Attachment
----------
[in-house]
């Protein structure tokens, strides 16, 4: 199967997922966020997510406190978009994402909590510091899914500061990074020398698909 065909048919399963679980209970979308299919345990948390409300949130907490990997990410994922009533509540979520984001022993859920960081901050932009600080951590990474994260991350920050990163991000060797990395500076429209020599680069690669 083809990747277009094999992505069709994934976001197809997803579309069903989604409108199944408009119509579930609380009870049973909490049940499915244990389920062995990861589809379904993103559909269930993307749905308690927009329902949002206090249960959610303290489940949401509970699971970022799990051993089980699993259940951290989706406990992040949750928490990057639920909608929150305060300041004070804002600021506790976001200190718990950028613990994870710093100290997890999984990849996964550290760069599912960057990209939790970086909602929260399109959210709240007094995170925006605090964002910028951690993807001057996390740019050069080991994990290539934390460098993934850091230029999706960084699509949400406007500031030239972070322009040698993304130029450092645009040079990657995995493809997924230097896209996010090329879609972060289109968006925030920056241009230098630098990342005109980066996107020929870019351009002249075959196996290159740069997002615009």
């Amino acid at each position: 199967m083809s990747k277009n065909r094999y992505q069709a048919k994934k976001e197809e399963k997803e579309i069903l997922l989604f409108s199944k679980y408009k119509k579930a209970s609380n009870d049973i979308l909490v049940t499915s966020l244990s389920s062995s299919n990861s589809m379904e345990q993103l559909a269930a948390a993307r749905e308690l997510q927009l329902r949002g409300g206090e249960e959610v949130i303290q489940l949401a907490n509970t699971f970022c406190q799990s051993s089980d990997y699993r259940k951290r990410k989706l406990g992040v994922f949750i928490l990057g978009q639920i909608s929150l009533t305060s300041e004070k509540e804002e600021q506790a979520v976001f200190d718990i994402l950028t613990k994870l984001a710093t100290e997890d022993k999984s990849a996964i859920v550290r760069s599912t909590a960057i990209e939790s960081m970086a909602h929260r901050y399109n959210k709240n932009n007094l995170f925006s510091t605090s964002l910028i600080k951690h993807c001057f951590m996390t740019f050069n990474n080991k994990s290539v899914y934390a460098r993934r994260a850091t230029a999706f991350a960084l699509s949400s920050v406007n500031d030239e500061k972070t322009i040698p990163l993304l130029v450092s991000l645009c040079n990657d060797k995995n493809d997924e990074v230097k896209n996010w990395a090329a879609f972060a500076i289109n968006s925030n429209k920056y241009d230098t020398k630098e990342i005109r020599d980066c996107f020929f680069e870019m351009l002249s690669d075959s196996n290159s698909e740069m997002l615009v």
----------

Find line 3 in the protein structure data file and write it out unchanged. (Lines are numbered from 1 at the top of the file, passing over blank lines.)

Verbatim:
């Amino acid at each position: 199967m083809s990747k277009n065909r094999y992505q069709a048919k994934k976001e197809e399963k997803e579309i069903l997922l989604f409108s199944k679980y408009k119509k579930a209970s609380n009870d049973i979308l909490v049940t499915s966020l244990s389920s062995s299919n990861s589809m379904e345990q993103l559909a269930a948390a993307r749905e308690l997510q927009l329902r949002g409300g206090e249960e959610v949130i303290q489940l949401a907490n509970t699971f970022c406190q799990s051993s089980d990997y699993r259940k951290r990410k989706l406990g992040v994922f949750i928490l990057g978009q639920i909608s929150l009533t305060s300041e004070k509540e804002e600021q506790a979520v976001f200190d718990i994402l950028t613990k994870l984001a710093t100290e997890d022993k999984s990849a996964i859920v550290r760069s599912t909590a960057i990209e939790s960081m970086a909602h929260r901050y399109n959210k709240n932009n007094l995170f925006s510091t605090s964002l910028i600080k951690h993807c001057f951590m996390t740019f050069n990474n080991k994990s290539v899914y934390a460098r993934r994260a850091t230029a999706f991350a960084l699509s949400s920050v406007n500031d030239e500061k972070t322009i040698p990163l993304l130029v450092s991000l645009c040079n990657d060797k995995n493809d997924e990074v230097k896209n996010w990395a090329a879609f972060a500076i289109n968006s925030n429209k920056y241009d230098t020398k630098e990342i005109r020599d980066c996107f020929f680069e870019m351009l002249s690669d075959s196996n290159s698909e740069m997002l615009v």